"Ouch" to having received contaminated woodenware.  Am just beginning to study foundationless frame, but am nervous about trying it due to the possibility of diagonal cross-comb.  I saw a demonstration in which an enthusiastic practitioner of this method sliced apart the comb, and wouldn't mind if it were comb in the super, but what if it were brood chamber comb?  In the long run though, you're probably right that it would be the most sustainable method. 

A newcomer to beekeeping might be interested in learning about the African top-bar hives for more information on what Ilinda is talking about re: foundationless frames, both of which are somewhat rare in the American beekeeping world, but maybe shouldn't be.  There's a new horizontal Langstroth hive that was developed in the Great Lakes area that I'm thinking about trying, that allows beekeepers to spread their Langstroth frames sideways instead of vertically.  It completely eliminates some problems common to traditional vertical Langstroth hives such as need to reverse box order seasonally, danger from high winds, back strain, etc. 

Thank you so much for the reading suggestions, and I can't wait to learn more about the bees that made it through a hurricane!

« Last Edit: March 31, 2017, 11:06:51 AM by R.R. Book »

R.R. Book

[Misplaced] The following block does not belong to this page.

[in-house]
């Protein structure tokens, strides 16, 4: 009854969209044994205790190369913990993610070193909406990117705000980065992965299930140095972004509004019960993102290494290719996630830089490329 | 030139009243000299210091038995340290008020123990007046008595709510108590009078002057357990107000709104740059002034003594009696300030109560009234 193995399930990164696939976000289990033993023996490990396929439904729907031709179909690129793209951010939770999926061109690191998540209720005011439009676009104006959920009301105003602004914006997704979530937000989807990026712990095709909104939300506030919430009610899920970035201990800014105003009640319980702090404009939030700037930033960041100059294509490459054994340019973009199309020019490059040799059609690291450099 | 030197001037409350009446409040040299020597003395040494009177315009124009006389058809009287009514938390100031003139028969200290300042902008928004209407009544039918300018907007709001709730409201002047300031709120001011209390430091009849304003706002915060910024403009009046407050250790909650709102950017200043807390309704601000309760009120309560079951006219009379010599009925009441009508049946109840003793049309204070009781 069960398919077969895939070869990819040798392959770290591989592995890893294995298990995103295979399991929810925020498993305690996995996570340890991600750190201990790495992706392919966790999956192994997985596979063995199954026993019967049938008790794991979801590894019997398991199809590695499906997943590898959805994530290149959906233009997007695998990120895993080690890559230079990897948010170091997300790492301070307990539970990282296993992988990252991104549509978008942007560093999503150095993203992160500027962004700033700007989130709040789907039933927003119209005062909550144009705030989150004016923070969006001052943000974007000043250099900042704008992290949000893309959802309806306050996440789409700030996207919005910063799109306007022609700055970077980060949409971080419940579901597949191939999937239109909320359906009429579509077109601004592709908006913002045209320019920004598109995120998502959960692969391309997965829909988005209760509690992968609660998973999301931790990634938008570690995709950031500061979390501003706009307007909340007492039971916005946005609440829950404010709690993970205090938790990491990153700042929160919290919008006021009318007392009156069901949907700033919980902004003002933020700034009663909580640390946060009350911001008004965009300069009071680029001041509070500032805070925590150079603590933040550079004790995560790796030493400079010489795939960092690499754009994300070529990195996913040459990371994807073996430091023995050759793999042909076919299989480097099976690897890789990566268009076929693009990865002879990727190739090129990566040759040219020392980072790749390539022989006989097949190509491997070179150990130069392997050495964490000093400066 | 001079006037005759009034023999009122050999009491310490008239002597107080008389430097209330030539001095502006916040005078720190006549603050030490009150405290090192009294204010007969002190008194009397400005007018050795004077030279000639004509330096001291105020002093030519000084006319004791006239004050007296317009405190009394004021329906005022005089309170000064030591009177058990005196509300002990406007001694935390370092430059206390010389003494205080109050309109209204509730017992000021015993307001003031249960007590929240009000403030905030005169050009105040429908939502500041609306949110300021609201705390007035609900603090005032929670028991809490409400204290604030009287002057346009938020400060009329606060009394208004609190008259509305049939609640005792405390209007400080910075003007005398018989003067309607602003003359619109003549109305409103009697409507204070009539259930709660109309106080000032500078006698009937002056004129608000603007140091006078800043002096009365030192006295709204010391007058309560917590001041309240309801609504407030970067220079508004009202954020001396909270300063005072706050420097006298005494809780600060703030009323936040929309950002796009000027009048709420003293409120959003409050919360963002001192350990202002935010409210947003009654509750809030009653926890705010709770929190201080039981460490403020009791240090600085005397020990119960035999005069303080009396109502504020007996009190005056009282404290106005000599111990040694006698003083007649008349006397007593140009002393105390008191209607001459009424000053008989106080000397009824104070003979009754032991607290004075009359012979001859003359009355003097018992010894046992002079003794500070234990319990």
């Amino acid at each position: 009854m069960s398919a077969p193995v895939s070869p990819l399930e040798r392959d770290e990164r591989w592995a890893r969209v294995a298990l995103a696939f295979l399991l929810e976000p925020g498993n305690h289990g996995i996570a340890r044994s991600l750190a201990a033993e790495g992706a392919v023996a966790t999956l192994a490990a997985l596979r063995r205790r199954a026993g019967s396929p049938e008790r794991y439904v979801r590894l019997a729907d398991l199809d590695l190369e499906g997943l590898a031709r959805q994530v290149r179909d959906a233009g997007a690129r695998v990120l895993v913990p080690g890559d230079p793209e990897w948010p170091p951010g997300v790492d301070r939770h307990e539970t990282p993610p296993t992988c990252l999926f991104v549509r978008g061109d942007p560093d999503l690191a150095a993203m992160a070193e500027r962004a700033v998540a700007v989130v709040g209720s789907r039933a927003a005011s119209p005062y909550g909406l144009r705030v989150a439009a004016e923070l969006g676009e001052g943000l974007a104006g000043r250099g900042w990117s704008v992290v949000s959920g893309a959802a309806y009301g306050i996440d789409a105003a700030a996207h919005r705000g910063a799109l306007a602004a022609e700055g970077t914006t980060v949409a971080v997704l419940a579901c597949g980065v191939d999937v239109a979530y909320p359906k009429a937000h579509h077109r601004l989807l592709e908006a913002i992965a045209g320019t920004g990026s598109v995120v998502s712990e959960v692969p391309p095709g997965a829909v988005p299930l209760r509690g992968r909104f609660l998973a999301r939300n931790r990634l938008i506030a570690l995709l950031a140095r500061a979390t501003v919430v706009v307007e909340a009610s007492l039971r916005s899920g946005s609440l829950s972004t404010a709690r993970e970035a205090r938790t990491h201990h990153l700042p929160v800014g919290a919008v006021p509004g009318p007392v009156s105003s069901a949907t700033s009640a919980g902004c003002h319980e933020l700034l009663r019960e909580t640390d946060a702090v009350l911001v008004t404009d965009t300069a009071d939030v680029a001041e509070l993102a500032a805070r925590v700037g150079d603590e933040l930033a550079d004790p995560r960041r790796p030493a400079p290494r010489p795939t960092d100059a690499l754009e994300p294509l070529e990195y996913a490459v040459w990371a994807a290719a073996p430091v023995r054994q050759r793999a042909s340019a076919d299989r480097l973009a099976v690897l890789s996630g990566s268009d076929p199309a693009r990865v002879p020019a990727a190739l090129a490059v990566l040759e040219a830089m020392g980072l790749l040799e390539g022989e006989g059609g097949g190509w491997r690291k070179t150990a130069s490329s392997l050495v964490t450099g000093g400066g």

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Re: Beekeeping in the Tribulation and Aftertimes
« Reply #4 on: March 31, 2017, 11:29:02 AM »
Am including an attachment to a honey bee breed comparison table on my desktop.


ilinda

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Re: Beekeeping in the Tribulation and Aftertimes
« Reply #5 on: March 31, 2017, 05:12:11 PM »
Love the photo Barb!

Ilinda, We've made a ton of mistakes in the past, too, keeping our bees.  Everything from not securing the mouse guards snugly enough in winter or not checking on them, to over-harvesting, to accidentally squishing a replacement queen, to over-insulating and allowing moisture build-up in winter.  With our winters being so unpredictable any more, it's difficult to know which side to err upon, either too much or not enough insulation vs. ventilation.  But honey bees are somewhat mysterious to us still.  Even though we have all the mathematics of it down to a science such as "Bee Space" - known to the finest decimal point - (http://www.bushfarms.com/beesframewidth.htm), I think making mistakes is the best, albeit most expensive, way to learn.